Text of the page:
When Cornerstone was first introduced to the city, in 2007 it consisted of 84,457 sq. ft. of mixed used development. The Agoura Village Plan was adopted by the city in October of 2008 after considerable input from residents. But Cornerstone was changed and resubmitted to the city in 2014, this time at 116,776 sq. ft. or 38% larger. None of the charrettes, the meetings that took input from the public before adopting the AVP, ever showed a project of this size in this location. To state that this was the intention of the plan all along is just plain wrong.
Chapter 4, page 46 of the AVP requires that "grading shall be minimized by following the natural contours," and further, "minimize grading on existing slopes and knolls to the greatest extent possible." It also says "Prominent and distinctive natural features of the area shall be preserved and integrated as open space," and development is to be "clustered on less environmentally sensitive areas of the site to maximize open space and resource protection." How important is this particular site? A photograph of the knoll appears in the plan, 4-47, as an example of the unique character of Agoura Hills that is intended to be preserved. In antithesis to this requirement, Cornerstone proposes to grade 75% of the site, removing 92,500 cubic yards of dirt, or 5700 truck loads. In addition, it will remove 29 oak trees and remove 21,271 sq. ft. of scrub oak habitat and endangered plants.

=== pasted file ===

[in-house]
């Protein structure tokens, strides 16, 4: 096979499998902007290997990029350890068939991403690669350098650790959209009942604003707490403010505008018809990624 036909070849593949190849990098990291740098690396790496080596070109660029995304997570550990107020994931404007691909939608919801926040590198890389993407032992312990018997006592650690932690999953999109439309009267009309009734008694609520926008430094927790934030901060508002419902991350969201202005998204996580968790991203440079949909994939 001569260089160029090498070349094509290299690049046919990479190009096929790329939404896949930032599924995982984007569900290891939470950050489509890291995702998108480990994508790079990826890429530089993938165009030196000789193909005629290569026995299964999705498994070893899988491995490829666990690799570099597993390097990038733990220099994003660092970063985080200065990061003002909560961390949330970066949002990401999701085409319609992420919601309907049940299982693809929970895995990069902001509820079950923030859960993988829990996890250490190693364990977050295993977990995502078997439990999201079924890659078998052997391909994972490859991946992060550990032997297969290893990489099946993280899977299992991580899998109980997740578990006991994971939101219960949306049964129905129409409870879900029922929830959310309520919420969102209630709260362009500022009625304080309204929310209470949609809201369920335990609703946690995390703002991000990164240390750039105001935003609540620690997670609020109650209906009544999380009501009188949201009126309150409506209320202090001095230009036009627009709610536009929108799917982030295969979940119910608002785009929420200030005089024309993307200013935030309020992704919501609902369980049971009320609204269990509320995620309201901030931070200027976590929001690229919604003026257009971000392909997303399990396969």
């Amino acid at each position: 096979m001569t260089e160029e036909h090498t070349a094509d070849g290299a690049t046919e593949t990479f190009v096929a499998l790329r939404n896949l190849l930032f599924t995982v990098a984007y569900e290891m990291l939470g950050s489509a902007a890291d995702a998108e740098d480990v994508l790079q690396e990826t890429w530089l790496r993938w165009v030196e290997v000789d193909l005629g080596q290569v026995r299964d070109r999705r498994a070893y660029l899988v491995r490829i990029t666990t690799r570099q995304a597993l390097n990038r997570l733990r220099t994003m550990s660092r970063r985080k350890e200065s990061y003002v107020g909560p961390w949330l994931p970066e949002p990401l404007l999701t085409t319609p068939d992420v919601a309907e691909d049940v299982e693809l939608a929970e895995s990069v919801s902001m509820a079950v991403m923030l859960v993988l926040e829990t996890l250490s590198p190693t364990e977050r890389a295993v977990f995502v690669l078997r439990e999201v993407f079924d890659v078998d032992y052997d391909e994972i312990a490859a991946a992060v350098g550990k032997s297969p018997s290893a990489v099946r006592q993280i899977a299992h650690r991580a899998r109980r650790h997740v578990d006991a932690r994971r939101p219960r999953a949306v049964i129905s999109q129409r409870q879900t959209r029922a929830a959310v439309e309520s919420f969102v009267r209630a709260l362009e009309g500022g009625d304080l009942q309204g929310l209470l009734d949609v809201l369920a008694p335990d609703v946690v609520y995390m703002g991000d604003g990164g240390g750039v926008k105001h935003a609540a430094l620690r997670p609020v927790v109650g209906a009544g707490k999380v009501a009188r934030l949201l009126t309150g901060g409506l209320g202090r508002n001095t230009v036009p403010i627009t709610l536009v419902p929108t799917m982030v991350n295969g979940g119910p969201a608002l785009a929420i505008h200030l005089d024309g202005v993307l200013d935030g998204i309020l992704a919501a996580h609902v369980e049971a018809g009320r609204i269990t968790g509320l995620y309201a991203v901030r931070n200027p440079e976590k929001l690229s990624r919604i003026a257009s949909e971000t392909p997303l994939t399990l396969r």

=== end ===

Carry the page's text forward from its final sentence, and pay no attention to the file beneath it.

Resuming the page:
We recognize that development will inevitably impact the natural environment and we still agree with the original vision of the Agoura Village Plan. Perhaps some tweaks need to be made in details of the plan, such as the ratio of housing to commercial development. But the original concept of a pedestrian oriented village that preserves the views and unique natural character of Agoura Hills should remain the objective. The Cornerstone project has many good features and could be a good start to the Village, but only if it respects the intent of the AVP and the natural features of the city and site it wants to occupy.
We suggest that the council not approve the project yet, but instead require a focused Environmental Impact Report to more fully address the adverse impacts and come up with a plan that is consistent with the vision and guidelines of the AVP.